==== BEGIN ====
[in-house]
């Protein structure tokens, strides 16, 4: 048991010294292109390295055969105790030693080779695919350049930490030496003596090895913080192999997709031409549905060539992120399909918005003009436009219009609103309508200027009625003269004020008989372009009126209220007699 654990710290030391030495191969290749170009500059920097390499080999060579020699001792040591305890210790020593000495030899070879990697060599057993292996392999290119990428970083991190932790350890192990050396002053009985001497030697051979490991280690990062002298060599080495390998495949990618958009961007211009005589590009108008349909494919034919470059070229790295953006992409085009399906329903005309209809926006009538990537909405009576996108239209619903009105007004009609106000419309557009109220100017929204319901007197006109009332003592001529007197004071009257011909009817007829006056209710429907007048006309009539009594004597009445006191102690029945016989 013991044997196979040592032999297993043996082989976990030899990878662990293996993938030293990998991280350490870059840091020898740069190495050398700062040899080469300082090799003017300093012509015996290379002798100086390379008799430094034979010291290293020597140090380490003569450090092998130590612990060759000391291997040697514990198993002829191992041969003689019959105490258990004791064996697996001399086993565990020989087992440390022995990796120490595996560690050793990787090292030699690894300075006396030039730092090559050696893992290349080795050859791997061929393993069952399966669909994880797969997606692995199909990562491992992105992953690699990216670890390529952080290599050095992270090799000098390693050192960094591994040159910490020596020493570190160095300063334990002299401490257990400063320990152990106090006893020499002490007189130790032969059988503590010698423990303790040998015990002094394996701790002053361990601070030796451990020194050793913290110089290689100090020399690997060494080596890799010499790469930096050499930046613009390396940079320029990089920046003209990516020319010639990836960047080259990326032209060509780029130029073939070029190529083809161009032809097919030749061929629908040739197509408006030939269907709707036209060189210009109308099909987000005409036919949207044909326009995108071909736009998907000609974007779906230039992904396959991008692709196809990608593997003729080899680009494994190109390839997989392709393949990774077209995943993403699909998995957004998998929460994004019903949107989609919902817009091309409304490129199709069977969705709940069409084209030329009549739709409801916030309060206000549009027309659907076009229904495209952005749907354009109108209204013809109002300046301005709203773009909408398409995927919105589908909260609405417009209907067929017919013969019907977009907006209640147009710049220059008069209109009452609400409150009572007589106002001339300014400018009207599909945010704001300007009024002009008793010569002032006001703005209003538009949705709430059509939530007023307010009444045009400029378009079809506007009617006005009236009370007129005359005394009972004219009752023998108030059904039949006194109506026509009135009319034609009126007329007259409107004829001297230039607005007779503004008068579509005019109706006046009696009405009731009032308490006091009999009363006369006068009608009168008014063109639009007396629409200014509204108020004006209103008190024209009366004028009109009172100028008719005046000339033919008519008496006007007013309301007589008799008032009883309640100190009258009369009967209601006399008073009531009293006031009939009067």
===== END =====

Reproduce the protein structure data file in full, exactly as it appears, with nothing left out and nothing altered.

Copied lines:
[in-house]
């Protein structure tokens, strides 16, 4: 048991010294292109390295055969105790030693080779695919350049930490030496003596090895913080192999997709031409549905060539992120399909918005003009436009219009609103309508200027009625003269004020008989372009009126209220007699 654990710290030391030495191969290749170009500059920097390499080999060579020699001792040591305890210790020593000495030899070879990697060599057993292996392999290119990428970083991190932790350890192990050396002053009985001497030697051979490991280690990062002298060599080495390998495949990618958009961007211009005589590009108008349909494919034919470059070229790295953006992409085009399906329903005309209809926006009538990537909405009576996108239209619903009105007004009609106000419309557009109220100017929204319901007197006109009332003592001529007197004071009257011909009817007829006056209710429907007048006309009539009594004597009445006191102690029945016989 013991044997196979040592032999297993043996082989976990030899990878662990293996993938030293990998991280350490870059840091020898740069190495050398700062040899080469300082090799003017300093012509015996290379002798100086390379008799430094034979010291290293020597140090380490003569450090092998130590612990060759000391291997040697514990198993002829191992041969003689019959105490258990004791064996697996001399086993565990020989087992440390022995990796120490595996560690050793990787090292030699690894300075006396030039730092090559050696893992290349080795050859791997061929393993069952399966669909994880797969997606692995199909990562491992992105992953690699990216670890390529952080290599050095992270090799000098390693050192960094591994040159910490020596020493570190160095300063334990002299401490257990400063320990152990106090006893020499002490007189130790032969059988503590010698423990303790040998015990002094394996701790002053361990601070030796451990020194050793913290110089290689100090020399690997060494080596890799010499790469930096050499930046613009390396940079320029990089920046003209990516020319010639990836960047080259990326032209060509780029130029073939070029190529083809161009032809097919030749061929629908040739197509408006030939269907709707036209060189210009109308099909987000005409036919949207044909326009995108071909736009998907000609974007779906230039992904396959991008692709196809990608593997003729080899680009494994190109390839997989392709393949990774077209995943993403699909998995957004998998929460994004019903949107989609919902817009091309409304490129199709069977969705709940069409084209030329009549739709409801916030309060206000549009027309659907076009229904495209952005749907354009109108209204013809109002300046301005709203773009909408398409995927919105589908909260609405417009209907067929017919013969019907977009907006209640147009710049220059008069209109009452609400409150009572007589106002001339300014400018009207599909945010704001300007009024002009008793010569002032006001703005209003538009949705709430059509939530007023307010009444045009400029378009079809506007009617006005009236009370007129005359005394009972004219009752023998108030059904039949006194109506026509009135009319034609009126007329007259409107004829001297230039607005007779503004008068579509005019109706006046009696009405009731009032308490006091009999009363006369006068009608009168008014063109639009007396629409200014509204108020004006209103008190024209009366004028009109009172100028008719005046000339033919008519008496006007007013309301007589008799008032009883309640100190009258009369009967209601006399008073009531009293006031009939009067």